It was early in 1974 and the pressure was again on for Wells Rich Greene to come up with new creative for Alka-Seltzer.
My partner, Peter Murphy and I were given the assignment. Mary Wells Lawrence was asking for something unusual and, of course, fabulous. After a few celebrity presenter scripts were reviewed, she asked for a "talented" demonstration of how Alka-Seltzer worked.
As only Mary could do, she reserved a suite at the Plaza Hotel across the street from our offices in the GM Building and said, "Don't come back until you've got something."
Peter, who was as talented and sometimes bizarre as any writer I have ever had the pleasure of knowing, ordered from room service and we went to work.
We tossed around the idea of using Salvador Dali to paint a diagram on the body of a beautiful girl. What were we smoking?
A week later, I remember getting a call on the set of a Sunoco shoot in L.A. The client wanted to go ahead with Dali. Impossible! Now what?
Through his agent and our talent wrangler, Bart McHugh, we struck a deal. Dali's one condition was that he wanted a share of the dramatic increase in profits due to the airing of his commercial. No problem.
After a couple of pre-production meetings at the King Cole bar in the St. Regis Hotel with producer Jeff Brown, it became clear that Dali, who was approaching his 70th birthday, had no understanding of the 30-second time frame. He assumed that the commercial would start when he did and end when he was finished. Four minutes, five minutes, whatever.
Dali was, as always, surrounded by several exquisite-looking transvestites. His wife, Gala, remained in the suite upstairs.
It was the week before Easter and we had cast top model Natividad Abascal, also from Spain, to be his canvas. We custom-made five white jumpsuits in a material that would accept acrylic paints. Dali specified the colors he wanted, and we built a special taboret to use on set. He also asked for a selection of spray paints and shaving cream. Huh?
We sent a car to the St. Regis the morning of the shoot and he had, of course, forgotten the date. Nevertheless, he managed to get himself together and on the way down, asked Bart to grab a handful of Easter lilies from a vase in the lobby. He had a plan.
Once the three cameras were rolling, everything went very well. He started by drawing a thick black line down the chest of the girl.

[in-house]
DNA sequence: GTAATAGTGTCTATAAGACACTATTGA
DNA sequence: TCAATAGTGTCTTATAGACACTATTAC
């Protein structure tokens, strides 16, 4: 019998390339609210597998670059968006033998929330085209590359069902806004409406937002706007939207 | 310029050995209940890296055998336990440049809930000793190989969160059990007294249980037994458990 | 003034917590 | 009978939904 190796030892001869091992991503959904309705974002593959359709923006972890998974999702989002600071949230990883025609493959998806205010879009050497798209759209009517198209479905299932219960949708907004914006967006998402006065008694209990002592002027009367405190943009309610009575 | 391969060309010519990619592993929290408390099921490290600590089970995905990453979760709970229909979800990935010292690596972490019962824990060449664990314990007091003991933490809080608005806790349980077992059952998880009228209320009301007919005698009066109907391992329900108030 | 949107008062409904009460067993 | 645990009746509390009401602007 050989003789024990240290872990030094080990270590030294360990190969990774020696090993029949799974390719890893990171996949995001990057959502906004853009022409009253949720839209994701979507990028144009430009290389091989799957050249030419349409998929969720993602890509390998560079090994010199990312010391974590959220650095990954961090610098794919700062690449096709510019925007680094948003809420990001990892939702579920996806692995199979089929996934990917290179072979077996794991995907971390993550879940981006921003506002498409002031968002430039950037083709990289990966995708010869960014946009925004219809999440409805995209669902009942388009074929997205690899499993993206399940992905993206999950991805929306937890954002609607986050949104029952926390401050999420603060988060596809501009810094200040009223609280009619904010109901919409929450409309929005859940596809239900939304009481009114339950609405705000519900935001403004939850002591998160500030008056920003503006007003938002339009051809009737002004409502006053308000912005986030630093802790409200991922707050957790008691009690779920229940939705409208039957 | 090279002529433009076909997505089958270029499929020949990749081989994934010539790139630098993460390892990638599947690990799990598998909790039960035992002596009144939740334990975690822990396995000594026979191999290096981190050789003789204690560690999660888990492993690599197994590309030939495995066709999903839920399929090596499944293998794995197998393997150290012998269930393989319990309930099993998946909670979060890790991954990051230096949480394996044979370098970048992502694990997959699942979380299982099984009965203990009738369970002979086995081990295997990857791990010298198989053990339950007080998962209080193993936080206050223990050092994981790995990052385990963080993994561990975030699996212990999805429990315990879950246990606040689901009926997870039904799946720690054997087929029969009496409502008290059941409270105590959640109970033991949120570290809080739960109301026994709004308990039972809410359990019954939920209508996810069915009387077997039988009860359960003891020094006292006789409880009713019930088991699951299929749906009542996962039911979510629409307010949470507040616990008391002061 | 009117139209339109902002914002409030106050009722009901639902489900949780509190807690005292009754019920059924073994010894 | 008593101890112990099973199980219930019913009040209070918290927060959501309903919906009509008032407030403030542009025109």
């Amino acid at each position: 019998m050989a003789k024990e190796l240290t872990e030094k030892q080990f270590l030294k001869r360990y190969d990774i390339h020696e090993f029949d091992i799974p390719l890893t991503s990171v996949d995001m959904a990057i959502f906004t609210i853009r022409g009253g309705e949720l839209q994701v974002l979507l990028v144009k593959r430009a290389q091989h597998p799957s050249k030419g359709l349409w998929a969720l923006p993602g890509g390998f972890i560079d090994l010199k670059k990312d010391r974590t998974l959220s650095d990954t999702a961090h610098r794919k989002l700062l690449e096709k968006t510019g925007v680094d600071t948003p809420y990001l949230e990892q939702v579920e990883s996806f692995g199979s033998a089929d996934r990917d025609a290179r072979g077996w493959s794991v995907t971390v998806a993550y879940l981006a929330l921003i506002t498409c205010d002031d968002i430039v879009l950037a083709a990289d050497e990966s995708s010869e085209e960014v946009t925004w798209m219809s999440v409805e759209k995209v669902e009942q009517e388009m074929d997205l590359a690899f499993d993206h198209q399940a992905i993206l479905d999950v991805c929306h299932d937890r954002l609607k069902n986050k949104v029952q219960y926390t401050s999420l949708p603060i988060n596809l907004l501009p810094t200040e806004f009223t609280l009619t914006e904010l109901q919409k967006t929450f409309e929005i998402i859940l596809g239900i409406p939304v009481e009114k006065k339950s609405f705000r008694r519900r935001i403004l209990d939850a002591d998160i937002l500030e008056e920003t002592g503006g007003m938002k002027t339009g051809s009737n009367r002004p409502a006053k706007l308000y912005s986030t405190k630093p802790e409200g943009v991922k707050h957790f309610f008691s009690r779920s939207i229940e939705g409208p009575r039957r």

Then he used yellow and red spray paint to symbolize pain in the stomach. He then threw a bucket of yellow paint at her, followed by a bucket of black paint on her back. He then used a cooling blue spray to signify relief. The shaving cream was also used to outline areas of relief.
He finished the diagram or painting and planted the Easter lily on Natividad's cheek to symbolize relief from the upset stomach. Brilliant. Then he signed it.
As we were preparing a second leotard for take two, he announced that he was late for lunch at Lagrenouille and had to be going. One take was all we got.
The following day, he came to the agency and spent a good four hours finishing the leotard on a dress dummy with intricate beads of paint and brilliant colors. It was really becoming a work of art.
Gala came to the agency as well. Dali would not release anything without Gala's stamp of approval.
He asked that a tape of Wagner's music be played while he worked.
Somehow, we were able to cut the footage into a 30-second commercial that actually made sense. It scored through the roof in research and it immediately went on the air.
After about one week, the chairman of Miles Laboratories received a letter from a woman in Ohio who objected to the commercial's violent nature, especially after a time of war.
The opening scene shows Dali rushing across stage to the girl and stabbing her with a giant marker. Of course this was meant to dramatize the pain of heartburn, but the lady from Ohio didn't see it that way. Even though we were able to re-cut the spot to remove the scene, cooler heads prevailed and it was pulled.
Throughout the entire experience, I gained enormous respect for Salvador Dali. Having been a Picasso/Matisse guy all my life, I realized that with all of his idiosyncrasies, he belongs right up there with the great ones.
The commercial was never to be seen again. Today it resides in the Museum of Television and Radio on 52nd Street in New York.